—Supplement to the California ZEV Investment Plan
Cycle 1

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10-year vision. Electrify America is investing $800 million over the next 10 years in zero emission vehicle (ZEV) infrastructure, education, and access (including the Green City Initiative) to support the increased use of ZEV technology in California, representing the largest commitment of its kind to date.

Electrify America intends to build a long-term,
economically-sustainable charging network that provides
services beyond the 10-year consent decree
window.

  • The first cycle of investment will focus
    on establishing the largest nationwide network of
    non-proprietary charging infrastructure,
    deploying high power charging stations capable
    of refueling a ZEV at 10-20 miles of range per
    minute.

  • The stations will be compatible with EVs
    from all major brands, not just those produced
    by Volkswagen Group brands. Multiple technologies (L2,
    DCFC) and multiple non‐proprietary connectors and charging protocols (e.g., CHAdeMO, CCS) will be offered to maximize public access to Electrify America’s charging infrastructure.

  • These stations will be designed to be interoperable with other charging networks, pending agreements with other charging providers. They will be deployed in metro areas and along high traffic corridors where ZEV charging infrastructure is projected to be most in demand, utilizing an analysis-based approach.

Electrify America’s goal of an economically sustainable charging network will be easier to realize if the ZEV consumer market expands. According to the National Academy of Sciences and UCLA’s Luskin Center for Innovation, current ZEV consumers are predominantly well-educated males, the majority of whom purchase a ZEV as a secondary vehicle. Regardless of infrastructure, ZEV cost of ownership is and will continue to be a barrier to adoption for low-income consumers, as more than 95% of ZEV vehicle models projected to be on the market between now and 2021 are projected to sell for $30,000 or more.

These demographic realities are issues that Electrify America will work to address through its brand- neutral education and awareness efforts, and active engagement with auto dealers and local stakeholders, including the environmental justice community, provides an important opportunity to address this challenge.

—Supplement to the California ZEV Investment Plan
Cycle 1

One vision, two implementations. Although Electrify America has a single vision—presented in both the EPA approved plan and the pending California ZEV plan—the two plans differ in implementations.

  • The Cycle 1 CA ZEV Investment Plan proposes a substantial investment in providing ZEV access for those who do not own ZEVs, or cannot afford to own ZEVs. The $44 million Green City Initiative is California-specific, while the brand-neutral Education and Awareness programs in California will include access programs, such as ride and drives. These access efforts are not currently a focus of Electrify America investment outside California.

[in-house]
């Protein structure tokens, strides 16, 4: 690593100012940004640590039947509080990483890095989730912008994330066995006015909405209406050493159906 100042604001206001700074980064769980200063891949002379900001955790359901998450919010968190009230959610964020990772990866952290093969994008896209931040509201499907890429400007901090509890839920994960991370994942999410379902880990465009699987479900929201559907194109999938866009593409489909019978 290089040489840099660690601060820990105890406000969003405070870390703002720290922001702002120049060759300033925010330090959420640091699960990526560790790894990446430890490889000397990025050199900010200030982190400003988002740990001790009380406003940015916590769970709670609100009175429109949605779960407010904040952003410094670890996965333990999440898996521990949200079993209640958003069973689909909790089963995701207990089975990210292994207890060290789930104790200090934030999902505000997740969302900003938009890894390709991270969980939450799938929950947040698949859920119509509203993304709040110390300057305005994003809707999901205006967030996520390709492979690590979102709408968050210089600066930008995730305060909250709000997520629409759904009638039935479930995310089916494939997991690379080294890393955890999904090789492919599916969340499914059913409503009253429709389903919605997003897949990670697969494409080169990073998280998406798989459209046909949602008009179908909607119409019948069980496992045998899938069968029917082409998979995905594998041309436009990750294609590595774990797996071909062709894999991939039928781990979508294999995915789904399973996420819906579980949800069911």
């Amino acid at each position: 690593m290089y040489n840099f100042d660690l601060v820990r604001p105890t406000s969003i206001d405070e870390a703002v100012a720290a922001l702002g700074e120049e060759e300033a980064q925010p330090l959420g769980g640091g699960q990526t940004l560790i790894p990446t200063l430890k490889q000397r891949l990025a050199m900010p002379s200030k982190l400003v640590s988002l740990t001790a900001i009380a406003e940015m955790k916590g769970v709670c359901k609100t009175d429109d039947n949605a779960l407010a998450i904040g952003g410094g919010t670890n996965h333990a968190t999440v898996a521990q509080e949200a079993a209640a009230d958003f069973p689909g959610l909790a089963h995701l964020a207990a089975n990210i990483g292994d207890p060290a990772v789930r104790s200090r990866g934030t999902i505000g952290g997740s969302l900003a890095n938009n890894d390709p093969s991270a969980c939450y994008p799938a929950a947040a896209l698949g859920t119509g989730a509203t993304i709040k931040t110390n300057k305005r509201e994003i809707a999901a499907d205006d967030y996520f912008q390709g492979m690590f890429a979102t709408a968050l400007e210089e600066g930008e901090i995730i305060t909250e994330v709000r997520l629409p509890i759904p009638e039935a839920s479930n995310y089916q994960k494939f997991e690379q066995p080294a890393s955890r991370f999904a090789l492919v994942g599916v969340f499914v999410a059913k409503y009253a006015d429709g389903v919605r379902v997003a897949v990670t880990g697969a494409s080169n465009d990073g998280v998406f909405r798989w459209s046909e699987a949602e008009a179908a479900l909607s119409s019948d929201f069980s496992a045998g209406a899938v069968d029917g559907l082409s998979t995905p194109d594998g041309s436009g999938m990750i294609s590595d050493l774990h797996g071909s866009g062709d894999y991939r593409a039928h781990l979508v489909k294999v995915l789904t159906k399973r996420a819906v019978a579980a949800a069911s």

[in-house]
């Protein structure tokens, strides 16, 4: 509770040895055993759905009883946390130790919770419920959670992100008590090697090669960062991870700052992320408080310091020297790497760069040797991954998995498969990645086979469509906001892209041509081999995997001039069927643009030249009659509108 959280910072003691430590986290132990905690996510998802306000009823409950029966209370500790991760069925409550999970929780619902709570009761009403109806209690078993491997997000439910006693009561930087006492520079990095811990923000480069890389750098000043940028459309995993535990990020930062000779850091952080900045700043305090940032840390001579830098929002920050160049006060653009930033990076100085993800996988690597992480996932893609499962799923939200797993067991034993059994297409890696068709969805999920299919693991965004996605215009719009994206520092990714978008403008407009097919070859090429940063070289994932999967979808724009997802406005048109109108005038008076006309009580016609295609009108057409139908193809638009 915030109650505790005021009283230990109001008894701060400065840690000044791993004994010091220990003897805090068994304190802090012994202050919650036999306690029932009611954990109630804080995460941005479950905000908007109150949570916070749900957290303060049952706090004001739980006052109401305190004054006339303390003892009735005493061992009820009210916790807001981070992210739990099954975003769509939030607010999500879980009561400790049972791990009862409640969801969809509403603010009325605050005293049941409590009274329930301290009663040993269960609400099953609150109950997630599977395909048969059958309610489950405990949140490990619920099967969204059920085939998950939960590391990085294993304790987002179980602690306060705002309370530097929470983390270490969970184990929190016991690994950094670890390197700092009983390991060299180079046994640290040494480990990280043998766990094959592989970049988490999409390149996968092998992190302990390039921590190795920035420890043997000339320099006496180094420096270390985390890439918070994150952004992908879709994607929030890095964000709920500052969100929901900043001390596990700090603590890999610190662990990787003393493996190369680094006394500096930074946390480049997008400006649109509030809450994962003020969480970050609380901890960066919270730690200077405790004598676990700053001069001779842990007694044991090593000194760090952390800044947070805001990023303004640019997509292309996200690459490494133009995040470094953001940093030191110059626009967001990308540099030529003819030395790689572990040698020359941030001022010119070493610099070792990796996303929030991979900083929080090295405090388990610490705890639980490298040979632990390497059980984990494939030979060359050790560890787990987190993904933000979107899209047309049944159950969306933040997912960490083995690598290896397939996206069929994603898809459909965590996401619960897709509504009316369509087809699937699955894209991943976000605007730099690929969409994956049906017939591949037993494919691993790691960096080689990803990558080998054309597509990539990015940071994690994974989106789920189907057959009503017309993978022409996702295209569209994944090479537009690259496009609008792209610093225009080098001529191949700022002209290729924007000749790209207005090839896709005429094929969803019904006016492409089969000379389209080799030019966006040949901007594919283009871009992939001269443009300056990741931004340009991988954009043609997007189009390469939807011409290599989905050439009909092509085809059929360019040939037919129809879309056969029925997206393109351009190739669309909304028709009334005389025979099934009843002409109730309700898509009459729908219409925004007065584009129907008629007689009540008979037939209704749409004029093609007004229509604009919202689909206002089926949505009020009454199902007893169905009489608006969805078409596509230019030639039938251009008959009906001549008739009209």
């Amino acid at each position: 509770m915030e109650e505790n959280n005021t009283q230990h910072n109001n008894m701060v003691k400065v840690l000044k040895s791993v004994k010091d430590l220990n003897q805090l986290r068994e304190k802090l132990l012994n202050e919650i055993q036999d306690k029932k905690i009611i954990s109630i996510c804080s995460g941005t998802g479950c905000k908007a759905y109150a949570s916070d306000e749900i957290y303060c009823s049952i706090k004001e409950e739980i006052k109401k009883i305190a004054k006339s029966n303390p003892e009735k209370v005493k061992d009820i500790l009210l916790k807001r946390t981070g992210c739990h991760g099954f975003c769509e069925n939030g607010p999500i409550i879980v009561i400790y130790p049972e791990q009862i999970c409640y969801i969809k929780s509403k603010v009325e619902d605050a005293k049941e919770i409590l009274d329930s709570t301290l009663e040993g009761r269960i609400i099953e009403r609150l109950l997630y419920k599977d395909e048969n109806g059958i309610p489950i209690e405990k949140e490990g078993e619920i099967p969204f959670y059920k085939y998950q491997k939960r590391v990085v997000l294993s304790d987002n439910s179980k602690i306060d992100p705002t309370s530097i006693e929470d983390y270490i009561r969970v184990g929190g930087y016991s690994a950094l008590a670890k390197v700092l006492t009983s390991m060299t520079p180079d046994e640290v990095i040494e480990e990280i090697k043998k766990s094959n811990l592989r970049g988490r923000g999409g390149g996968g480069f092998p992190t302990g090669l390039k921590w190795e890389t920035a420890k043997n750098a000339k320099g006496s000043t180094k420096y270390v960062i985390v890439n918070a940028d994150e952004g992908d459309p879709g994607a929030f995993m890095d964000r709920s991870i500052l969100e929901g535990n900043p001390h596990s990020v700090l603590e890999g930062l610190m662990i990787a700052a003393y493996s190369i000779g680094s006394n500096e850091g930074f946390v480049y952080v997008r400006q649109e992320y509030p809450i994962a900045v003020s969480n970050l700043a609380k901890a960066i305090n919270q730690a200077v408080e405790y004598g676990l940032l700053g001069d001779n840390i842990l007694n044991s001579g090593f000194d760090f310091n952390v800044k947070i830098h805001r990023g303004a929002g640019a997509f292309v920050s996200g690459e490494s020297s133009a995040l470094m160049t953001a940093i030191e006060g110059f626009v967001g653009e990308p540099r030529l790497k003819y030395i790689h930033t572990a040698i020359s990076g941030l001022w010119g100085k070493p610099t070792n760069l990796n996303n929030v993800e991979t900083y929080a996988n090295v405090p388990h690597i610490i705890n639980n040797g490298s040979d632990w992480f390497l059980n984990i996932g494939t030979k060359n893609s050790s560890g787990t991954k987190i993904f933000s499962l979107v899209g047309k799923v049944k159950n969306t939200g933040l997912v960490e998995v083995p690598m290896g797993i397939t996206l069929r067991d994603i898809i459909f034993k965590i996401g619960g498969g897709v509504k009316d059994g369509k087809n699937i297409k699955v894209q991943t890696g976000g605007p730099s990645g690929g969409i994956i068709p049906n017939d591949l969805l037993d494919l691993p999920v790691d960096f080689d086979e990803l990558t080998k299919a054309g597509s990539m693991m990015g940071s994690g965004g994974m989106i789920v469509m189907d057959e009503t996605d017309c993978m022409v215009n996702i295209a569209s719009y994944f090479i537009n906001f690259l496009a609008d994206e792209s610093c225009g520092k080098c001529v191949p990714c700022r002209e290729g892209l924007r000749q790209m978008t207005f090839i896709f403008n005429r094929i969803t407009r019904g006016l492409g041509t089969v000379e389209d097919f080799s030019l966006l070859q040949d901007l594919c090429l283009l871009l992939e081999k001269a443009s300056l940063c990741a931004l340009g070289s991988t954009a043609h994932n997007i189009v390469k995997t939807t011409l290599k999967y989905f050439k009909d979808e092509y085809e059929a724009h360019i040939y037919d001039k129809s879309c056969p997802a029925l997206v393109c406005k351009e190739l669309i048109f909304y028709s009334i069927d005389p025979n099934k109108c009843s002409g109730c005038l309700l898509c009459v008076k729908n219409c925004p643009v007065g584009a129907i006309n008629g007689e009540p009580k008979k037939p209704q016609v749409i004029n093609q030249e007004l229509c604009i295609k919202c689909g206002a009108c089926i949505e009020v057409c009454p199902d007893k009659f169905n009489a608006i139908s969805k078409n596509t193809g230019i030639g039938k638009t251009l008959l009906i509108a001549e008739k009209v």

• The Cycle 1 CA ZEV Investment Plan proposes to build nearly 90 percent of its charging stations at the community-level, including at multi-unit dwellings, workplaces, retail establishments and public parking lots in California. This represents a larger proportional investment at the community level than Electrify America plans to make in metro areas outside of California. Electrify America’s community charging proposal for California has a larger budget ($45 million) than community charging at the national level ($40 million), and it is to be spent in approximately half as many metro areas. When combined with Green City Initiative investments, $89 million will be spent at the community level in California during Cycle 1.

  • Electrify America initially identified five underserved California metro areas: (1) Los Angeles-Long Beach-Anaheim; (2) Sacramento-Roseville-Arden Arcade; (3) San Diego-Carlsbad-San Marcos; (4) San Francisco-Oakland-Hayward; and (5) San Jose-Sunnyvale-Santa Clara. The supplement adds a sixth: Fresno.

    Vwea2

    Within each metro area, the Cycle 1 CA ZEV Investment Plan proposes to focus investment across five use cases: workplaces; multi-unit dwellings; retail; charging depots; and municipal lots and garages.

    Electrify America has prioritized 1,500+ census tracts for community charging investments, and more than 35% of these census tracts are identified by CARB as disadvantaged or low-income communities. Lacking the budget to address all of these in Cycle 1, Electrify America has budgeted to construct community level charging stations at approximately 350 sites in the Cycle 1 California ZEV Investment Plan.

    Infrastructure planning. Electrify America identified the California metro areas expected to be most underserved and in need of charging infrastructure associated with forecasted EV sales growth and fleet size by 2020. The analysis derives the daily charging power needs (expressed in megawatt hours/day) for ZEV drivers outside their residence, assuming that 78% of ZEV charging needs will be met at home, as NREL research shows.

    Outside the home could include workplace, community charging in a variety of shopping, restaurant and other parking venues, as well as on highways. The charging power gap used assumptions including the battery size, charging power and range efficiency (assumed 3.5 miles per kWh) for the expected future fleet of new EVs, including current EV units in operation. The DOE’s alternative fuel database and Plugshare data provided the understanding of current Level 1, Level 2 and DCFC infrastructure available today to calculate the power gap needed to solve the 22% of EV driver charging needs that are expected to be met outside the home.

    The
    methodology found that nearly 1,700 megawatt hours per day would be needed to bridge the gap between charging infrastructure in the ground today and what would be needed by 2020 in the six targeted metro areas. This implies that considerable other private and public investment in charging infrastructure will be needed to reduce this charging power gap because Electrify America is targeting to reduce the gap by only 4-8% percent by 2020 with its own investments.